Wednesday, May 14, 2008

Here are two separate stories with links included.

US to add polar bears to "threatened" species list


Polar Bear numbers are increasing in the eastern arctic


Global warming strikes again. I'm not going to comment any further. I think the stories speak for themselves.

5 comments:

Dan Trabue said...

I believe the studies show that from what we can tell, polar bear numbers are decreasing overall.

See here.

auntyemfaustus said...

I agree with McCain that we should not start drilling in ANWR. Polar bears aside, there are Inuit tribes up there that depend on the caribou for their livelihood, and the migration of them should not be disturbed. Nobody seems to care about them.

Also, the Inuit don't take polar bears for sport and make rugs out of them for their lodges. They use every part of the animal.

Emilie
Port Orchard, WA

John Washburn said...

Emilie,

I've heard many arguments for not drilling in ANWR, but this is the most ridiculous. The oil there could be one more step for us in achieving energy independence and getting out from under OPEC's boot. But you think we should leave it alone so as not to disturb the caribou? Seriously?

No disrespect, I just honestly don't get that.

Let's keep paying OPEC whatever they demand, so long as the caribou are happy.

Dan Trabue said...

You misrepresent the argument, John. We would not "achieve energy independence," nor even be a step further in that direction, by drilling in ANWR.

What it would do would be to add a few weeks'/months' worth of oil to our supplies before we have to figure something else out. We won't achieve energy independence until we are living within our means on sustainable energy at sustainable rates.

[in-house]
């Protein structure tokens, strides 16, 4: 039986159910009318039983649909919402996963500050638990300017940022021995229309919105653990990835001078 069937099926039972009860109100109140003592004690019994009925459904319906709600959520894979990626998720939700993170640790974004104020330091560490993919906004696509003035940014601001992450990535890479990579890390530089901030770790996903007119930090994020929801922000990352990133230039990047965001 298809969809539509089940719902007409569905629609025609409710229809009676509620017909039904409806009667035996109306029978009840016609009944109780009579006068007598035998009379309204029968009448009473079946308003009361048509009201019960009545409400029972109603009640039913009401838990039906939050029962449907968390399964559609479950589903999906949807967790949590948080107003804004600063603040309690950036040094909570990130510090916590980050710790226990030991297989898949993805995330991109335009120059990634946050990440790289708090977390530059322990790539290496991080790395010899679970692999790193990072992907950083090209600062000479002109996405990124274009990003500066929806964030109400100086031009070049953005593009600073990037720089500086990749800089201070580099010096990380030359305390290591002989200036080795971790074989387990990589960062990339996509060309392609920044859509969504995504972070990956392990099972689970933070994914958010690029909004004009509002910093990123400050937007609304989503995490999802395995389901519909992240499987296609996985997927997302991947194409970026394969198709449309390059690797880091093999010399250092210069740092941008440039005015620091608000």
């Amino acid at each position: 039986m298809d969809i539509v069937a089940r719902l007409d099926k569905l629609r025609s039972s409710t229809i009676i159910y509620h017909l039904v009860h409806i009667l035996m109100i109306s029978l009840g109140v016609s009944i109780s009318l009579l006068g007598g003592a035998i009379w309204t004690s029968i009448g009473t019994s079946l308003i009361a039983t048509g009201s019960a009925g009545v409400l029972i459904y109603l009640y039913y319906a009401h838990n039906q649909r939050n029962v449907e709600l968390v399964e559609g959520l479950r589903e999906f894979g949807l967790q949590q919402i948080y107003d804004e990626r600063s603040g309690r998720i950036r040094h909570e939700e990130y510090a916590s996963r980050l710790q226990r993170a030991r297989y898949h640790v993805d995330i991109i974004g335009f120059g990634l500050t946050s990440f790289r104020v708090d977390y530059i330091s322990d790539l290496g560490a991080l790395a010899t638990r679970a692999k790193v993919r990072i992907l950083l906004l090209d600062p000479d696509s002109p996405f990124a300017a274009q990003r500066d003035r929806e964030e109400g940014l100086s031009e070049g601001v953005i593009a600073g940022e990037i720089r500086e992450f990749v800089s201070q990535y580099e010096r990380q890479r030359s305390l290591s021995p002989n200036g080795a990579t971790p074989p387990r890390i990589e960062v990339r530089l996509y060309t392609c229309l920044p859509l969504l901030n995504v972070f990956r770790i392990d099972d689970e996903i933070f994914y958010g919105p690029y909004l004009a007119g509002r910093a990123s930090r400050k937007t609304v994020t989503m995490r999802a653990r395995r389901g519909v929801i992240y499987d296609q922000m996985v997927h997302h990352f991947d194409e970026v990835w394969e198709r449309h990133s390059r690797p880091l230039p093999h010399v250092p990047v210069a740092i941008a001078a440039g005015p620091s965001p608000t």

Auntyem said...

I think there are good reasons for ANWR to have been set aside as a refuge. Caribou and polar bears aside, there are people there that have long maintained themselves with what is there.

I agree with McCain that the ANWR is "pristine" as he says, and should stay that way. He doesn't want drilling there or in the Grand Canyon. More and more places are losing that quality all over the world. I see that a lot has been destroyed up here where I am and it is still green, but I wonder for how long. Too much logging and roads built paid for with tax dollars to get to that wood.

I know some people that had a little restaurant here, and they went up to Canada to work on a project that takes oil out of sand. I looked at a before and after photo of that place, and what was once green is now a desert, all brown and nothing grows.

Why can't we find alternative energy sources to run our things such as nuclear power. Or would that require more destruction of pristine land hunting for the uranium it takes? There might also still be lots of places in our other largest state, Texas, for example, or off-shore that might still yield a little more oil, but all sources of crude will eventually run dry--maybe not in our lifetime, but at the rate they are pumping it out, it is bound to run out all over the world.

Emilie
Port Orchard, WA